RAPEY: So what if she’s worried what other people will think? That’s totally rational; the social consequences for her will be no joke, whereas he will probably face no consequences at all, because patriarchy. Maybe she really does want to sleep over, but maybe she wants even more to avoid being labeled a whore and shunned by her community. Her reasons for saying no don’t matter. They’re still her reasons, and it sucks that he’s not respecting them. He’s putting her in a bad position by trying to coax her into doing something she might really regret, even if she also enjoys herself.


I've gotta get home (but baby, you'd freeze out there)
Say lend me a coat (it's up to your knees out there)
You've really been grand (I thrill when you touch my hand)
But don't you see? (how can you do this thing to me?)
There's bound to be talk tomorrow (think of my lifelong sorrow)
At least there will be plenty implied (if you got pneumonia and died)
I really can't stay (get over that old out)
Baby, it's cold
Baby, it's cold outside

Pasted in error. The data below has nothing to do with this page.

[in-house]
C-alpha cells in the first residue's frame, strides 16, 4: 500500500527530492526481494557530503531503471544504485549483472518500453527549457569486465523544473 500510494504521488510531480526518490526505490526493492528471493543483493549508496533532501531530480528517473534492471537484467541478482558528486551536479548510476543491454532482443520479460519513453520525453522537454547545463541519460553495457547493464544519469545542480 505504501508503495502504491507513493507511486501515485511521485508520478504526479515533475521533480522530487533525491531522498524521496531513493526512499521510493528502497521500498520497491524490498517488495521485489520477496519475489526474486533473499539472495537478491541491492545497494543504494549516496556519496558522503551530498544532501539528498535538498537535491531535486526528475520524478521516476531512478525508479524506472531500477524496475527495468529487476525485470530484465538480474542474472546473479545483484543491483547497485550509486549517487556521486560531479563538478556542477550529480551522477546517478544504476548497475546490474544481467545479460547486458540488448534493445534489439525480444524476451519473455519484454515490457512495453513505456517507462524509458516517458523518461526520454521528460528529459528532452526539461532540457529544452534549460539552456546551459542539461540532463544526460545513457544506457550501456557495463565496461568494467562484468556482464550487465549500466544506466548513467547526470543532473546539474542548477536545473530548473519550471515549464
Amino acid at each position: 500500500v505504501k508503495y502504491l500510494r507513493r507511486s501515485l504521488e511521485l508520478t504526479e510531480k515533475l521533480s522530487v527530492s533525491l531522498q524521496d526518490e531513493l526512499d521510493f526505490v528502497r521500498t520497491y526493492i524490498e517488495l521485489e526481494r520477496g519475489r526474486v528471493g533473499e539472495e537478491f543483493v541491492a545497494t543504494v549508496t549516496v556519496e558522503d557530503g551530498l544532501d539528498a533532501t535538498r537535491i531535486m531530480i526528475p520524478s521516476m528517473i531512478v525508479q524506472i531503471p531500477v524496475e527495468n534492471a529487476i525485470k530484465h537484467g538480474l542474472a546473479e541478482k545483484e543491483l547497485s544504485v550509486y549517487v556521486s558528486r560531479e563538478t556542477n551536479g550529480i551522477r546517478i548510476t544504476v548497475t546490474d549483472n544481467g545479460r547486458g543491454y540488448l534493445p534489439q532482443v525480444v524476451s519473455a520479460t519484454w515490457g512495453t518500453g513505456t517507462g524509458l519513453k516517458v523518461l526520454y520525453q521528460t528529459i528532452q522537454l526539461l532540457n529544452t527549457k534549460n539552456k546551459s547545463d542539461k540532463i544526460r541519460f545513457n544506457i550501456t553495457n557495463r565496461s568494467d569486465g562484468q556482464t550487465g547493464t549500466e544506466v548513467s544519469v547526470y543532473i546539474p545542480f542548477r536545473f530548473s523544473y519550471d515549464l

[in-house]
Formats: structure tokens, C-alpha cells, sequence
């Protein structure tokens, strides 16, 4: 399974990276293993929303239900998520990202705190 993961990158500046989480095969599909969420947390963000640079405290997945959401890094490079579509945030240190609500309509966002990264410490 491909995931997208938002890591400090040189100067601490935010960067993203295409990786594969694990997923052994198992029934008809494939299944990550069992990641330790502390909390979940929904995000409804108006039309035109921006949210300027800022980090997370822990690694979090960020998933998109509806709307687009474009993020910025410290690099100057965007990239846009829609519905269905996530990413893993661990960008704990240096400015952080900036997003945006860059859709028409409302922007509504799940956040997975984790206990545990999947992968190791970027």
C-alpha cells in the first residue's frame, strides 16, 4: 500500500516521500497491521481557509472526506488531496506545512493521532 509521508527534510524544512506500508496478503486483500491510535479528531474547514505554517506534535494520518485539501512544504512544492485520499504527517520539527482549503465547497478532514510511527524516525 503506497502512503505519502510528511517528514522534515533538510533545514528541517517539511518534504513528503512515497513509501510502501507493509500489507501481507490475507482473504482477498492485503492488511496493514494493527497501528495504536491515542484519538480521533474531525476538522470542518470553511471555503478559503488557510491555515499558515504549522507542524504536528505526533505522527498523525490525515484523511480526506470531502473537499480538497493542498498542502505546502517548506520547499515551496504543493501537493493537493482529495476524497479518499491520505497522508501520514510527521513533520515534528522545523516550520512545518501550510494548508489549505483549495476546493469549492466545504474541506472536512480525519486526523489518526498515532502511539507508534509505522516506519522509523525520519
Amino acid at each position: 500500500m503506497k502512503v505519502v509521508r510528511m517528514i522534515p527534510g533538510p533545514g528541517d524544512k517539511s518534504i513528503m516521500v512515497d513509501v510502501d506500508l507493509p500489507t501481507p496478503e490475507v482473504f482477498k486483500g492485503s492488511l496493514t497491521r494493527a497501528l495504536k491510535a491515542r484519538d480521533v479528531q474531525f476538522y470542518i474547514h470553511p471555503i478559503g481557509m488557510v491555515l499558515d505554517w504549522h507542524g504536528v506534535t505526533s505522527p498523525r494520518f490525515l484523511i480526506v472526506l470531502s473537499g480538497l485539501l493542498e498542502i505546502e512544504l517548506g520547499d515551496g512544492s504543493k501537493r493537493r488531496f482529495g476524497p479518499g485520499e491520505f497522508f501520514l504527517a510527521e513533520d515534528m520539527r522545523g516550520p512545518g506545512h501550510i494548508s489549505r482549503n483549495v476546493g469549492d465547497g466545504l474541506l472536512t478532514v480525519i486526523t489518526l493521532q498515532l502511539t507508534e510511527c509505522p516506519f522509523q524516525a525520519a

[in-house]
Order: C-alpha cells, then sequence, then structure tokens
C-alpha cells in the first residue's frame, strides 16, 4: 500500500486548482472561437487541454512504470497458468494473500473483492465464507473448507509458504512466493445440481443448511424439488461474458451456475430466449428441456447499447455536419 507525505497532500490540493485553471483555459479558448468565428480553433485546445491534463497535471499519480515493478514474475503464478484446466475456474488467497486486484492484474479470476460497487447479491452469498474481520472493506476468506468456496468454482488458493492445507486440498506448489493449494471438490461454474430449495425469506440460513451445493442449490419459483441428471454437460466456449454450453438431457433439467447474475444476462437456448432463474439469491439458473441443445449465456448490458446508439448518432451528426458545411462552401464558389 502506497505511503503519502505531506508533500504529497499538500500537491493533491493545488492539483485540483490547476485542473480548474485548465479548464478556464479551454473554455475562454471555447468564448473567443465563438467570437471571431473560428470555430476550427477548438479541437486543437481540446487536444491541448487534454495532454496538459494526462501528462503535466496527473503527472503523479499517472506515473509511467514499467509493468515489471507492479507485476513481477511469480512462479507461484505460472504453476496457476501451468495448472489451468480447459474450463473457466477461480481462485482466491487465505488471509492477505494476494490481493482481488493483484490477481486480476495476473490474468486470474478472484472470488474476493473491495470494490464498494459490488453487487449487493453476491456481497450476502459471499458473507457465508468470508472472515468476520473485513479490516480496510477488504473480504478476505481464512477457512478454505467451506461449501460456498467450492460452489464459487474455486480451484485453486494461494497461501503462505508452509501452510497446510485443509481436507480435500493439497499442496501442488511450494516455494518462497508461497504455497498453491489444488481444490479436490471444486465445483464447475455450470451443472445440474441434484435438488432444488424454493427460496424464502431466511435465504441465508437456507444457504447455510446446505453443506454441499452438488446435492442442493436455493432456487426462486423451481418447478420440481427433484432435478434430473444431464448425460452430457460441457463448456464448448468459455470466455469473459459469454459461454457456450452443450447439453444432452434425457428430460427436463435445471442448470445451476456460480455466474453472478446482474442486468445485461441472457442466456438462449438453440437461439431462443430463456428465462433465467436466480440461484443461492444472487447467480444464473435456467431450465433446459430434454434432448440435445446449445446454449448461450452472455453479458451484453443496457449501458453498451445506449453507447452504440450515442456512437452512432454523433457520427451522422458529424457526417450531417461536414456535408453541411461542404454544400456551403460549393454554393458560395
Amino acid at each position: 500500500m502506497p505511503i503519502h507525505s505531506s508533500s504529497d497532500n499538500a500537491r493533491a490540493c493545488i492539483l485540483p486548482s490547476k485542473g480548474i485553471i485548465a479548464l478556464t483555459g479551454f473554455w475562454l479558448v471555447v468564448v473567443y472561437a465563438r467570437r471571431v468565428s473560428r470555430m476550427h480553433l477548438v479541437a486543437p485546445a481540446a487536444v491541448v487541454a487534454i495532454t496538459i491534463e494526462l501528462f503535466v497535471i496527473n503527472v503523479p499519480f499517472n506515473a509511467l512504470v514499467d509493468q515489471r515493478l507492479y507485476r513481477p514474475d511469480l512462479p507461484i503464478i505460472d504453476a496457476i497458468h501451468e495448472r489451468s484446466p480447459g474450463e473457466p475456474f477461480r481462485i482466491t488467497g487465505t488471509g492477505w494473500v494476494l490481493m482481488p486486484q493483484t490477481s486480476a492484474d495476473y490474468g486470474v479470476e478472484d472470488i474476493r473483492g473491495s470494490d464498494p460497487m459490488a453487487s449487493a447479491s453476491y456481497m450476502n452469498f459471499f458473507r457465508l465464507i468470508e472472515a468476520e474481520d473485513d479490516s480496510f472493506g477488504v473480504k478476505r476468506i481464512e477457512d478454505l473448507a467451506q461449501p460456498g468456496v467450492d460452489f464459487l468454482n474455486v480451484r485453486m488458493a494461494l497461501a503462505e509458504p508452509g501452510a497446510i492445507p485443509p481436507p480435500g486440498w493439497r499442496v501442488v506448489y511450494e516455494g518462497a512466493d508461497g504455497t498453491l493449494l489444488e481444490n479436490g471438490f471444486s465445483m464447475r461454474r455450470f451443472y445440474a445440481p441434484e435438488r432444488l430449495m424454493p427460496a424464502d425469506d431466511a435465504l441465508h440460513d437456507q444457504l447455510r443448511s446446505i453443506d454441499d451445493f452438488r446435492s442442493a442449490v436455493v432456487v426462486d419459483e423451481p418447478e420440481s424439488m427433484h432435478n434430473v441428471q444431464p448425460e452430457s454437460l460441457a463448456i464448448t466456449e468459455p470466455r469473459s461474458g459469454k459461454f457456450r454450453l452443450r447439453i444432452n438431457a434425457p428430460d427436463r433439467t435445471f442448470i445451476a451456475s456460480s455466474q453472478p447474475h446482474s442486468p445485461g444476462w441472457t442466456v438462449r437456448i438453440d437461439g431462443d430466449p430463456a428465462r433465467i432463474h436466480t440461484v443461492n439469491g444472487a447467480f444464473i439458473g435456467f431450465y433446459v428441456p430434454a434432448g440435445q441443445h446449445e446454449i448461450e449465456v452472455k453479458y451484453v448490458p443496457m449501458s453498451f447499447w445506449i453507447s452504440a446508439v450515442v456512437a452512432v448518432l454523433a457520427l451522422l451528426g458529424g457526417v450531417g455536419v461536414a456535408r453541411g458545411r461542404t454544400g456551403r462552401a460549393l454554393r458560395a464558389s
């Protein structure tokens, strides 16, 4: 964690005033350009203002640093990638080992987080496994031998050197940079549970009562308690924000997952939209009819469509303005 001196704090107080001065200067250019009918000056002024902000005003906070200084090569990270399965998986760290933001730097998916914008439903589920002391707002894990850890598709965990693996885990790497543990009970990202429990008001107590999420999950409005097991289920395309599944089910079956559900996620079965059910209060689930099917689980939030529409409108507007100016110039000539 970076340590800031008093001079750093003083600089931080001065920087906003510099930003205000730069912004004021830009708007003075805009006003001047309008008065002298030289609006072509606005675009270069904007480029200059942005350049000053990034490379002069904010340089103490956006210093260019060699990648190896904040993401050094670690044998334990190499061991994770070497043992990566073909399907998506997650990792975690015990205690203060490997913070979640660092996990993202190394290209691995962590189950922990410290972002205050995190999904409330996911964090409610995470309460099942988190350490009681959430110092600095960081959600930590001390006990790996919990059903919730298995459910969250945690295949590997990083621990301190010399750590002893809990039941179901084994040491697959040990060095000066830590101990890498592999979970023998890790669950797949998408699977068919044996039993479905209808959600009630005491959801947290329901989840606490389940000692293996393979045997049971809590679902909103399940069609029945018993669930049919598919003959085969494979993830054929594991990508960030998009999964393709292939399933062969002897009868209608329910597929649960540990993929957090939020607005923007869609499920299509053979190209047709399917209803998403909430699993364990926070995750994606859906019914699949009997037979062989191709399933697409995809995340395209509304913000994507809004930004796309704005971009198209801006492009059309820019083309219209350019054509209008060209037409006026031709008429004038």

RAPEY: She’s resisting all the way to the end. Given that they sing the final chorus together, it seems like he finally wears her down. But wearing down a woman’s resistance isn’t romantic. It’s rapey — and often, it’s just plain rape.

ROMANTIC: Of course they sing the final chorus together. That’s the point. The whole thing has been a delicious back-and-forth dance of seduction, and it ends in harmony — no more obstacles, no more excuses, just the two of them deciding to have great, consensual sex, like they both knew they wanted to all along.

Why any of this matters

At a certain point, spending hundreds of words close-reading a Christmas song starts to feel a little silly. What’s the point of yelling at people on the internet about this? If you like the song, you like it. If you don’t, you don’t.

But here’s the thing: Culture matters. We send and receive signals every day about who we are, who we want to be, or who we ought to be through the books, movies, and music we consume. And people often take offense to the suggestion that something they like is no longer acceptable by the public at large. That offense can manifest as complaints about “political correctness” run amok — and those complaints can become deep resentments, the kind that Trump tapped into masterfully during his successful presidential campaign.